-- Posted by Neil H. Buchanan
In my new Verdict column, I add to my series of columns discussing life under a hypothetical Romney Administration. (The previous two columns in the series are here and here, and the respective Dorf on Law posts building upon those columns are here and here.) Moving beyond the broad political and macroeconomic questions that I covered earlier in the series, I address one of the core policy debates of the 2012 election, from a relatively unusual angle. Specifically, I ask how Romney/Ryan's desired cuts in spending on the elderly (especially the voucherization of Medicare, and turning Medicaid into a block grant program) would effect the children of the elderly, rather than the elderly themselves.
In tax-speak, my column addresses the question of "incidence." That is, when the government imposes a tax -- on, say, retail sales -- we know that the payer of the tax is not necessarily worse off because of the tax. A retailer who can get his customers to accept higher prices, for example, would be able to avoid bearing any burden of the tax. In that case, the tax hits the customer, not the retailer (who merely acts as a middleman between the customer and the government).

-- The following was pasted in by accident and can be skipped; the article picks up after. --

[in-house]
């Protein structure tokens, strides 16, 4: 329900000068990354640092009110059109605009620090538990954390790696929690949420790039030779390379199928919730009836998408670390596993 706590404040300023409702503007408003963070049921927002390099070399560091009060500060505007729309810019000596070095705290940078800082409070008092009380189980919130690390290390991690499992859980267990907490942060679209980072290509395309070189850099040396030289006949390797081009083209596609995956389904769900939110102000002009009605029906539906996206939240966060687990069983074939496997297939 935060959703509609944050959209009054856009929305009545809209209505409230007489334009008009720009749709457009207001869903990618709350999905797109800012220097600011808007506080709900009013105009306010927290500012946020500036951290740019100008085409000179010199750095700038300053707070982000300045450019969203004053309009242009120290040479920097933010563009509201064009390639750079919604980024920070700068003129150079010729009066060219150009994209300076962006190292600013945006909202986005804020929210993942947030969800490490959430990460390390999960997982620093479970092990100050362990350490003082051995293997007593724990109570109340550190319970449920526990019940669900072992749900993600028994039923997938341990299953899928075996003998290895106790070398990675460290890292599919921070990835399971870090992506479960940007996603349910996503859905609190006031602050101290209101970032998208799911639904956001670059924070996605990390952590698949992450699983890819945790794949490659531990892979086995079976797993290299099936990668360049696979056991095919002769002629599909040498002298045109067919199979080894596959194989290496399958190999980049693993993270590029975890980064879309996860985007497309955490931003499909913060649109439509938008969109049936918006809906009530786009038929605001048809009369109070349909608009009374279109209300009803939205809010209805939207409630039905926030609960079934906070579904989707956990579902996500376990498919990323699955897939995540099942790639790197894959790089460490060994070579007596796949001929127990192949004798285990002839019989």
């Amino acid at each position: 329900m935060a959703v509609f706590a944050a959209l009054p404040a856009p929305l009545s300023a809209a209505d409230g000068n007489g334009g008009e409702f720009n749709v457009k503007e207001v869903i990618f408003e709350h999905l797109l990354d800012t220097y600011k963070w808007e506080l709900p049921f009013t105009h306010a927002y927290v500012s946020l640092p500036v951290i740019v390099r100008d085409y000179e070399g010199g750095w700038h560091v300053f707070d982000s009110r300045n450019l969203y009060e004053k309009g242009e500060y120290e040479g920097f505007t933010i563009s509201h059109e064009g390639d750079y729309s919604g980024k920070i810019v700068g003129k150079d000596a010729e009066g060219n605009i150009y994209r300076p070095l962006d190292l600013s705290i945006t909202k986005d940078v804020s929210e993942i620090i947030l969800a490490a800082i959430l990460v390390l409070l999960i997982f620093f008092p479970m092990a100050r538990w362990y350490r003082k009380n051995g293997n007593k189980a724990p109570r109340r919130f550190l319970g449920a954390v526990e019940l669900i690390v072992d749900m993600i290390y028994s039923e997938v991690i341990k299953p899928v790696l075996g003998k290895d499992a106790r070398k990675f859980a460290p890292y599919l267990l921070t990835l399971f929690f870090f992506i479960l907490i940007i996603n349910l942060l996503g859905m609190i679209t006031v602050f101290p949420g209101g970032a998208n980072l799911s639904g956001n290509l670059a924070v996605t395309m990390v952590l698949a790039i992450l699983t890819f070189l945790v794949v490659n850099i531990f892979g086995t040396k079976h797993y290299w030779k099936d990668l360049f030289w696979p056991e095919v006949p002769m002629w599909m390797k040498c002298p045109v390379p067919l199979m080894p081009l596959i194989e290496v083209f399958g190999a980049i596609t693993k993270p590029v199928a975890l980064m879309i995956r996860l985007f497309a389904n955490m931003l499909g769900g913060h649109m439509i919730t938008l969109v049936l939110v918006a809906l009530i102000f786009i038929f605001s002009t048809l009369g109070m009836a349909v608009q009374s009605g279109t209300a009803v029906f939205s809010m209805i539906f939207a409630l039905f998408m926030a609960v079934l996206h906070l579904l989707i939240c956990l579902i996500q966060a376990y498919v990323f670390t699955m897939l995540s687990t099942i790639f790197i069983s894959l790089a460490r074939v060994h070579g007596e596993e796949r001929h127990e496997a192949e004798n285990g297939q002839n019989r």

The story is the same for spending. Even if the government gives a person a check, that person is not necessarily going to be better off because of it. A minor child, for example, might have a parent who simply takes possession of any money that comes into the child's possession (but does not use it for the child's benefit). Merely receiving the check, therefore, does not automatically translate into benefiting from the money. Similarly, cutting off benefits does not always mean that the former beneficiary will be worse off, if she can find someone else to make up the difference.
In the case of benefits for the elderly, the too-familiar argument is that greedy Baby Boomers are stealing their children's birthright, lavishing Social Security and health care benefits on themselves, leaving the bill to be paid (in the form of public debt) by future generations. My usual response to this argument has to do with public investment (see, e.g., my post from last Friday, here on Dorf on Law). In today's column, I argue instead that the incidence of the benefit cuts for the elderly is not what it seems. Attempts to transfer money from older generations to younger generations will be largely defeated, with younger generations still ending up paying for the care of their parents and grandparents.